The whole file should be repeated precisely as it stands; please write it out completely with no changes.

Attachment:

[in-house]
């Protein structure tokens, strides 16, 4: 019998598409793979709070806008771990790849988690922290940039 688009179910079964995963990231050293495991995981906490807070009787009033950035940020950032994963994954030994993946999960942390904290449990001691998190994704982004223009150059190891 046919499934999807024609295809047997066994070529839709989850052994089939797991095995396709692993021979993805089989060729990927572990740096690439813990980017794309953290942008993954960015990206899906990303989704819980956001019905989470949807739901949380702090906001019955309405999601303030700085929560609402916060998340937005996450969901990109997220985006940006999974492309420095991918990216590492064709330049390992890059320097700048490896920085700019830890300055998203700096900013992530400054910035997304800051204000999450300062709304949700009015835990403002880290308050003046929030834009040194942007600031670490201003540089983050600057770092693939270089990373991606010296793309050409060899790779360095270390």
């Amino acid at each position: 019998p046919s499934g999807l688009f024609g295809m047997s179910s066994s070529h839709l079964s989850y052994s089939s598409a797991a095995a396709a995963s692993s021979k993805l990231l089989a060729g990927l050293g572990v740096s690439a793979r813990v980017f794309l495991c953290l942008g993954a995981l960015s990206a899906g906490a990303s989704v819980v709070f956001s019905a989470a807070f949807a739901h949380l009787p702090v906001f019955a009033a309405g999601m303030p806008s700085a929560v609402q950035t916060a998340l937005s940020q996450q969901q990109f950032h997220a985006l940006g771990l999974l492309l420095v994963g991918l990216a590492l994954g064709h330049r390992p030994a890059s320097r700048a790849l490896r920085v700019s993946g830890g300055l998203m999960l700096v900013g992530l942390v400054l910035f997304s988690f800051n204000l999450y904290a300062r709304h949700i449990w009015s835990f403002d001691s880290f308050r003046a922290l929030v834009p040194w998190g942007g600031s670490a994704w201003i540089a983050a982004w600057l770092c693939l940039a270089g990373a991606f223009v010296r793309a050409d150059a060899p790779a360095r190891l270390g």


[in-house]
């Protein structure tokens, strides 16, 4: 019998598409793979709070806008771990790849988690922290940039 688009179910079964995963990231050293495991995981906490807070009787009033950035940020950032994963994954030994993946999960942390904290449990001691998190994704982004223009150059190891 046919499934999807024609295809047997066994070529839709989850052994089939797991095995396709692993021979993805089989060729990927572990740096690439813990980017794309953290942008993954960015990206899906990303989704819980956001019905989470949807739901949380702090906001019955309405999601303030700085929560609402916060998340937005996450969901990109997220985006940006999974492309420095991918990216590492064709330049390992890059320097700048490896920085700019830890300055998203700096900013992530400054910035997304800051204000999450300062709304949700009015835990403002880290308050003046929030834009040194942007600031670490201003540089983050600057770092693939270089990373991606010296793309050409060899790779360095270390």
């Amino acid at each position: 019998p046919s499934g999807l688009f024609g295809m047997s179910s066994s070529h839709l079964s989850y052994s089939s598409a797991a095995a396709a995963s692993s021979k993805l990231l089989a060729g990927l050293g572990v740096s690439a793979r813990v980017f794309l495991c953290l942008g993954a995981l960015s990206a899906g906490a990303s989704v819980v709070f956001s019905a989470a807070f949807a739901h949380l009787p702090v906001f019955a009033a309405g999601m303030p806008s700085a929560v609402q950035t916060a998340l937005s940020q996450q969901q990109f950032h997220a985006l940006g771990l999974l492309l420095v994963g991918l990216a590492l994954g064709h330049r390992p030994a890059s320097r700048a790849l490896r920085v700019s993946g830890g300055l998203m999960l700096v900013g992530l942390v400054l910035f997304s988690f800051n204000l999450y904290a300062r709304h949700i449990w009015s835990f403002d001691s880290f308050r003046a922290l929030v834009p040194w998190g942007g600031s670490a994704w201003i540089a983050a982004w600057l770092c693939l940039a270089g990373a991606f223009v010296r793309a050409d150059a060899p790779a360095r190891l270390g």